If I speak in the tongues of mortals and of angels, but do not have love, I am a noisy gong or a clanging cymbal. And if I have prophetic powers, and understand all mysteries and all knowledge, and if I have all faith, so as to remove mountains, but do not have love, I am nothing. If I give away all my possessions, and if I hand over my body so that I may boast, but do not have love, I gain nothing.

Love is patient; love is kind; love is not envious or boastful or arrogant or rude. It does not insist on its own way; it is not irritable or resentful; it does not rejoice in wrongdoing, but rejoices in the truth. It bears all things, believes all things, hopes all things, endures all things. Love never ends.


  •          Love ALL people with the love of Christ.
  •          Focus on our mission: Making disciples of Jesus Christ for the transformation of the world!

Pastor Kevin

Defining Reality by Rev. Kevin Miller

Posted by Pamela Gonzalez on OA11er @ 11:26

February 13, 2018

     Back on January 13, 30 hearty souls braved the early morning snow to gather in Tower Chapel to worship, learn and talk about leadership and the church. There was time for reflection and discussion as we learned about doing ministry “off the map” and how this might look at First United Methodist Church.   (To hear my sermon based on our learnings, go to our website or our Facebook page, and listen to “Off the Map” on February 4).

     The theme for the day was drawn from Jesus’ words to his disciples in John 14:12 – “I tell you the truth: whoever believes in me will do the works I have been doing, and they will do even greater things than these, because I am going to the Father.”  

     We live in an amazing time when we can still do “greater things” for God’s Kingdom.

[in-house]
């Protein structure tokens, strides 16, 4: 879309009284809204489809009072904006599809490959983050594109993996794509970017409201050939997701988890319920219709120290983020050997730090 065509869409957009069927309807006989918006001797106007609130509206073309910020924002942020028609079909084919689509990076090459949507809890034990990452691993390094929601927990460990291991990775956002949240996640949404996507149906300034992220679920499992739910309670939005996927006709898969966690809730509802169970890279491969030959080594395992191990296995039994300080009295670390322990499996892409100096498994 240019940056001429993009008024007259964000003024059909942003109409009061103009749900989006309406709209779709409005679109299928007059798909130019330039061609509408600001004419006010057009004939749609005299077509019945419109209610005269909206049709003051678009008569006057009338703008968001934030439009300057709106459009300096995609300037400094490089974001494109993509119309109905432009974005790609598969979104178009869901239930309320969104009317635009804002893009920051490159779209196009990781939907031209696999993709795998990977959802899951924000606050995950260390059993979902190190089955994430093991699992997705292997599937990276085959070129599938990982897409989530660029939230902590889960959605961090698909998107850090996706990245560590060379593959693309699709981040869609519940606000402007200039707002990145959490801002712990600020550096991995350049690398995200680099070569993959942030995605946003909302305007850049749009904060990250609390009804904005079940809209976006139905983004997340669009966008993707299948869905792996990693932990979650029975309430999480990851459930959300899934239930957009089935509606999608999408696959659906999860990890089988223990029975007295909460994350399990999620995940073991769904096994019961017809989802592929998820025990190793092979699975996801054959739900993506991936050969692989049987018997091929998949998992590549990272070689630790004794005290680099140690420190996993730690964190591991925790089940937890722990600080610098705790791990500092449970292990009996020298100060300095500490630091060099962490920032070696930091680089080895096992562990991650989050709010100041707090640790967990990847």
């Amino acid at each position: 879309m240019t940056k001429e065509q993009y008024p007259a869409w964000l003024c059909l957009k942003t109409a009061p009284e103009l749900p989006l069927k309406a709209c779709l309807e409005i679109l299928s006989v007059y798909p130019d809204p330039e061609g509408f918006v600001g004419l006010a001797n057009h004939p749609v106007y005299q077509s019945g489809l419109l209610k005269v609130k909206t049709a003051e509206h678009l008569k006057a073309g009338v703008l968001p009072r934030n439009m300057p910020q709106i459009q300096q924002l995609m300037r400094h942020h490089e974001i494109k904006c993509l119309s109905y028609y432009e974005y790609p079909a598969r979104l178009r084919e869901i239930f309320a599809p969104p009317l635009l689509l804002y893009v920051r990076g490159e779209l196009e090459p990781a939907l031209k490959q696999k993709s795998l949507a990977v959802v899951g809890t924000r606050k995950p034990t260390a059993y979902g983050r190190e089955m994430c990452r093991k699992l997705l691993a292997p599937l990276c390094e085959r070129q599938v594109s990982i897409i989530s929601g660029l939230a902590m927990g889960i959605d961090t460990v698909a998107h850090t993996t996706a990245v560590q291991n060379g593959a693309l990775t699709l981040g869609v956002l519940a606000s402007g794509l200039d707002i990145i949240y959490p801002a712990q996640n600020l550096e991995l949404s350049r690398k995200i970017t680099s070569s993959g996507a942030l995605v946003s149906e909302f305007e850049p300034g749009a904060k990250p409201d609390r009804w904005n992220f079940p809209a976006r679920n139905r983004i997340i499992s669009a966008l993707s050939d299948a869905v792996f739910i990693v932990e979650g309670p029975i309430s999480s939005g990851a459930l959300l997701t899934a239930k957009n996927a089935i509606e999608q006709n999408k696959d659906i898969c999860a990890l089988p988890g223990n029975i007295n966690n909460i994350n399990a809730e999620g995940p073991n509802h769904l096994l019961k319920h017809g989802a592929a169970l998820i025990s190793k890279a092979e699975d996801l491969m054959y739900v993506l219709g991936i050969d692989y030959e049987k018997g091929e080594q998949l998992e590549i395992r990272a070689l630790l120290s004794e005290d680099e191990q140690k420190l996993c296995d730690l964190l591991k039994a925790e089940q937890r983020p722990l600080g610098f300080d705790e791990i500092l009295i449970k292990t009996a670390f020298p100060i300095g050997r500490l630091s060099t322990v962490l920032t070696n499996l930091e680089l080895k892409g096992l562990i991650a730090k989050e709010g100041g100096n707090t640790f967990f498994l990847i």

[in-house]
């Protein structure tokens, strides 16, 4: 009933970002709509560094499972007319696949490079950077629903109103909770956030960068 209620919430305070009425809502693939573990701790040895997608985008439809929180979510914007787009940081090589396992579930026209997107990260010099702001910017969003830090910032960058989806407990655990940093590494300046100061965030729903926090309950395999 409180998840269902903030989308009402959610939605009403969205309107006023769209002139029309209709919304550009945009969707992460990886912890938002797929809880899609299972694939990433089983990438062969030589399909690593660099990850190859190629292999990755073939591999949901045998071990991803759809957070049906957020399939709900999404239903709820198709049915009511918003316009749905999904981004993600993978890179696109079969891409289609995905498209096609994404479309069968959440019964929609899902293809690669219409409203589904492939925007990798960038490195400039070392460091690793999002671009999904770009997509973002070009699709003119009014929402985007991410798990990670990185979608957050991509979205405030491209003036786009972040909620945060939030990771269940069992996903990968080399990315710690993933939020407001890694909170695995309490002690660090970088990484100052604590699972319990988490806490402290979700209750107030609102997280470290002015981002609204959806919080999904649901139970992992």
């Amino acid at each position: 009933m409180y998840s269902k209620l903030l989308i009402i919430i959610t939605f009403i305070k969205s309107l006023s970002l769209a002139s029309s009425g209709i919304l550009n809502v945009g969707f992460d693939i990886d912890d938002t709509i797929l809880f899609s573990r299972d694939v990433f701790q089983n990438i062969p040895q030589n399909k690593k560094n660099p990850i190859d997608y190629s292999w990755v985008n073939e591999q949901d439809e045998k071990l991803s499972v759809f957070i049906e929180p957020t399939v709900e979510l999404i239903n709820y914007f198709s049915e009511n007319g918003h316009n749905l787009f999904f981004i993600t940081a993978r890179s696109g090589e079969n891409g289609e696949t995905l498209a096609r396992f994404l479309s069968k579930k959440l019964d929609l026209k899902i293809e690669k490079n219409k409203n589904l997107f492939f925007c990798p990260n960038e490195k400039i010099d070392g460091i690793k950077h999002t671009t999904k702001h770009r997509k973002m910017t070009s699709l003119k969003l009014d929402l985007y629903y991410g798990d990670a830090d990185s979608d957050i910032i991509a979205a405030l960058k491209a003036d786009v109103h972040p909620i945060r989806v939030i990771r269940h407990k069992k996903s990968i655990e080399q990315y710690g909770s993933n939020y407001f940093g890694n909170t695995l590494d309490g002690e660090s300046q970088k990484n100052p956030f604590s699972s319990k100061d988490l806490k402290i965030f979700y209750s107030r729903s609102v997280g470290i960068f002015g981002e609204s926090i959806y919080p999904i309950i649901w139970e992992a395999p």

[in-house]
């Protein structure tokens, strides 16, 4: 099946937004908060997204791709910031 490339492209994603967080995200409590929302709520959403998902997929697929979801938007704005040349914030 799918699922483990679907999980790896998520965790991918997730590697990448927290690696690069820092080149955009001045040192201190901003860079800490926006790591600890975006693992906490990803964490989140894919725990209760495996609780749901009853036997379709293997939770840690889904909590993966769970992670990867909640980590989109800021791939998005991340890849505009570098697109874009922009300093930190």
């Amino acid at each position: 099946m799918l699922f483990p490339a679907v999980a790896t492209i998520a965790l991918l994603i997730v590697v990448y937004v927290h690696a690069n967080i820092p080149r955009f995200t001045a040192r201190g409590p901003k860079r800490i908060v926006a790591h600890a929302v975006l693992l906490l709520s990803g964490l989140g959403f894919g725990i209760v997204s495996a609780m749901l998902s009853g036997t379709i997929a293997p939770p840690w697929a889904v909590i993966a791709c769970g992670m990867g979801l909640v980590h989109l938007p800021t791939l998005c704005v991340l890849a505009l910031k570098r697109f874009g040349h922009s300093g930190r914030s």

An exercise I’ve found helpful over the years is called a SWOT Analysis. At our event, the group was divided into six smaller groups at tables and were asked to take about 8 minutes for each section; identifying the Strengths, Weaknesses, Opportunities, and Threats at First Church.

     While a SWOT Analysis is not a perfect tool, it gives us an opportunity to share thoughts and identify areas of hope and common ground. It gives us a picture of the church at this point in time. It helps us identify our current reality…which, really, is a function of leadership. Business leader and author Max DuPree wrote, “The first responsibility of a leader is to define reality.”

     The list this group generated ended up to be pretty long. Your responses may differ, but the table groups agreed in many areas. Every table group found some common ground – not in all areas, but here are the top five responses identified during this exercise:

     People (quality of talent & leadership)
     Quality staff

     Internal conflicts (i.e. trust, communications)
     Lack of volunteers (a few people doing most of the work)
     Fewer younger people/children
     Sunday school & adult education

     University outreach
     Youth & college-age
     Partnering with other churches
     Invite & involve more people

     Outside activities infringing on worship & activities
     Increasing secularism
     Insider language/cliqueiness
     Mind set of maintaining status quo
     Aging congregation
     Losing mission focus

     So the natural question is, “What’s next?” It’s an interesting list, but what do we do with it?  (good question)

     The next step is to use this for a process of identifying gaps and developing goals, and a strategic plan for the next few years. Weaknesses can be changed into strengths. The trick is doing this in such a way that identified strengths don’t become weaknesses. This is the beginning of a process of developing goals that are specific, measureable, attainable, realistic and timely. If you like acrostics, these spell “smart.”

     I believe Jesus has a plan for His bride and I believe Jesus has a plan for this church. My prayer is that you and I (and we) are open and obedient to this plan as it is revealed to us AND that we have the courage to adapt and implement His plan for us. Will you join me in this prayer?

John Novak said...

Posted on OP9er @ 20:22 -
Nice job with the SWOT. There should also be an effort to look at things external to the church and anticipate future trends to plan strategically. You might find more opportunities and threats that way. Skate to where the puck will be as Gretsky would say.